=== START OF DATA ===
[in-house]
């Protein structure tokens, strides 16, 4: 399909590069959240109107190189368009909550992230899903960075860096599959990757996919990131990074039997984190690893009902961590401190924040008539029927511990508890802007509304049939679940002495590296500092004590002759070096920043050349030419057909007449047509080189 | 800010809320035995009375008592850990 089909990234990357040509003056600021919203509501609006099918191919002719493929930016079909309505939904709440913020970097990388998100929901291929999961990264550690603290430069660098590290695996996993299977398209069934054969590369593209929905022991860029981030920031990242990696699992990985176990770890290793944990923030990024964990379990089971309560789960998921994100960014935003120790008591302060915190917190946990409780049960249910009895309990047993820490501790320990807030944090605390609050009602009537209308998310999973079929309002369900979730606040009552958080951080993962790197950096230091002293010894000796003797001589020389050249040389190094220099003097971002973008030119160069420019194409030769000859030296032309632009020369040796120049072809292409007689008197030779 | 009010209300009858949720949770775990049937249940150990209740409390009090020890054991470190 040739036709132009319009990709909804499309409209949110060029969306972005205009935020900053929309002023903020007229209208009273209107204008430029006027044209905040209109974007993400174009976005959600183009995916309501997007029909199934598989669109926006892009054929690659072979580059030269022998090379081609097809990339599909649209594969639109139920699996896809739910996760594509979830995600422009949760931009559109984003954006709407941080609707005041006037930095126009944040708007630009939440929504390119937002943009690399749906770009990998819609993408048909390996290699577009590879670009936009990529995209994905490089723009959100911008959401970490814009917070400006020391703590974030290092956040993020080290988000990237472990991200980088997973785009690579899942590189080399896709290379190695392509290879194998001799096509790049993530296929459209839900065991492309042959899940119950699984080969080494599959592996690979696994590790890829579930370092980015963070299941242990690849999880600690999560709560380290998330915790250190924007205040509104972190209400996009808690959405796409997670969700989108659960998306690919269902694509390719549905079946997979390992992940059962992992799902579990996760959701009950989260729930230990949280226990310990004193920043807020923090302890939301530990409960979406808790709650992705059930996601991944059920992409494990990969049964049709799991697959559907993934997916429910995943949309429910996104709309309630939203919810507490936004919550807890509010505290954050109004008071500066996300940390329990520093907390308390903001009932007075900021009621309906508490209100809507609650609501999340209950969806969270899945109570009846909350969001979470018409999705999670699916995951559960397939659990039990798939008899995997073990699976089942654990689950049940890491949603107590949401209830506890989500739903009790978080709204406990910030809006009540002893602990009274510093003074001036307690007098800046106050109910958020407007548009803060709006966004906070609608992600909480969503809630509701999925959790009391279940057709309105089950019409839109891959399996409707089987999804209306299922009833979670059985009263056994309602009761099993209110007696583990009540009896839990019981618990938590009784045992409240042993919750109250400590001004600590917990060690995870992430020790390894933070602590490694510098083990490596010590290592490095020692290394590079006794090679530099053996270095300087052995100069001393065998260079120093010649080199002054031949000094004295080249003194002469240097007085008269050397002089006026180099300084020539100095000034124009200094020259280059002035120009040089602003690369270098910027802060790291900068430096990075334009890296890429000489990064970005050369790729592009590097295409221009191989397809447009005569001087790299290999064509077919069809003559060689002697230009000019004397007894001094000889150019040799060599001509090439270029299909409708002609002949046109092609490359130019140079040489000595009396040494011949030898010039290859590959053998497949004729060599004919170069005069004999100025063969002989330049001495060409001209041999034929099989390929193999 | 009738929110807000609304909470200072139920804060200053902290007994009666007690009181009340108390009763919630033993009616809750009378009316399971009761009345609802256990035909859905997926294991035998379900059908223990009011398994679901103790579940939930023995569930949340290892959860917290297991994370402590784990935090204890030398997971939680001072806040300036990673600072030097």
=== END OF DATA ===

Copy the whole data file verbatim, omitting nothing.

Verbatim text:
[in-house]
């Protein structure tokens, strides 16, 4: 399909590069959240109107190189368009909550992230899903960075860096599959990757996919990131990074039997984190690893009902961590401190924040008539029927511990508890802007509304049939679940002495590296500092004590002759070096920043050349030419057909007449047509080189 | 800010809320035995009375008592850990 089909990234990357040509003056600021919203509501609006099918191919002719493929930016079909309505939904709440913020970097990388998100929901291929999961990264550690603290430069660098590290695996996993299977398209069934054969590369593209929905022991860029981030920031990242990696699992990985176990770890290793944990923030990024964990379990089971309560789960998921994100960014935003120790008591302060915190917190946990409780049960249910009895309990047993820490501790320990807030944090605390609050009602009537209308998310999973079929309002369900979730606040009552958080951080993962790197950096230091002293010894000796003797001589020389050249040389190094220099003097971002973008030119160069420019194409030769000859030296032309632009020369040796120049072809292409007689008197030779 | 009010209300009858949720949770775990049937249940150990209740409390009090020890054991470190 040739036709132009319009990709909804499309409209949110060029969306972005205009935020900053929309002023903020007229209208009273209107204008430029006027044209905040209109974007993400174009976005959600183009995916309501997007029909199934598989669109926006892009054929690659072979580059030269022998090379081609097809990339599909649209594969639109139920699996896809739910996760594509979830995600422009949760931009559109984003954006709407941080609707005041006037930095126009944040708007630009939440929504390119937002943009690399749906770009990998819609993408048909390996290699577009590879670009936009990529995209994905490089723009959100911008959401970490814009917070400006020391703590974030290092956040993020080290988000990237472990991200980088997973785009690579899942590189080399896709290379190695392509290879194998001799096509790049993530296929459209839900065991492309042959899940119950699984080969080494599959592996690979696994590790890829579930370092980015963070299941242990690849999880600690999560709560380290998330915790250190924007205040509104972190209400996009808690959405796409997670969700989108659960998306690919269902694509390719549905079946997979390992992940059962992992799902579990996760959701009950989260729930230990949280226990310990004193920043807020923090302890939301530990409960979406808790709650992705059930996601991944059920992409494990990969049964049709799991697959559907993934997916429910995943949309429910996104709309309630939203919810507490936004919550807890509010505290954050109004008071500066996300940390329990520093907390308390903001009932007075900021009621309906508490209100809507609650609501999340209950969806969270899945109570009846909350969001979470018409999705999670699916995951559960397939659990039990798939008899995997073990699976089942654990689950049940890491949603107590949401209830506890989500739903009790978080709204406990910030809006009540002893602990009274510093003074001036307690007098800046106050109910958020407007548009803060709006966004906070609608992600909480969503809630509701999925959790009391279940057709309105089950019409839109891959399996409707089987999804209306299922009833979670059985009263056994309602009761099993209110007696583990009540009896839990019981618990938590009784045992409240042993919750109250400590001004600590917990060690995870992430020790390894933070602590490694510098083990490596010590290592490095020692290394590079006794090679530099053996270095300087052995100069001393065998260079120093010649080199002054031949000094004295080249003194002469240097007085008269050397002089006026180099300084020539100095000034124009200094020259280059002035120009040089602003690369270098910027802060790291900068430096990075334009890296890429000489990064970005050369790729592009590097295409221009191989397809447009005569001087790299290999064509077919069809003559060689002697230009000019004397007894001094000889150019040799060599001509090439270029299909409708002609002949046109092609490359130019140079040489000595009396040494011949030898010039290859590959053998497949004729060599004919170069005069004999100025063969002989330049001495060409001209041999034929099989390929193999 | 009738929110807000609304909470200072139920804060200053902290007994009666007690009181009340108390009763919630033993009616809750009378009316399971009761009345609802256990035909859905997926294991035998379900059908223990009011398994679901103790579940939930023995569930949340290892959860917290297991994370402590784990935090204890030398997971939680001072806040300036990673600072030097």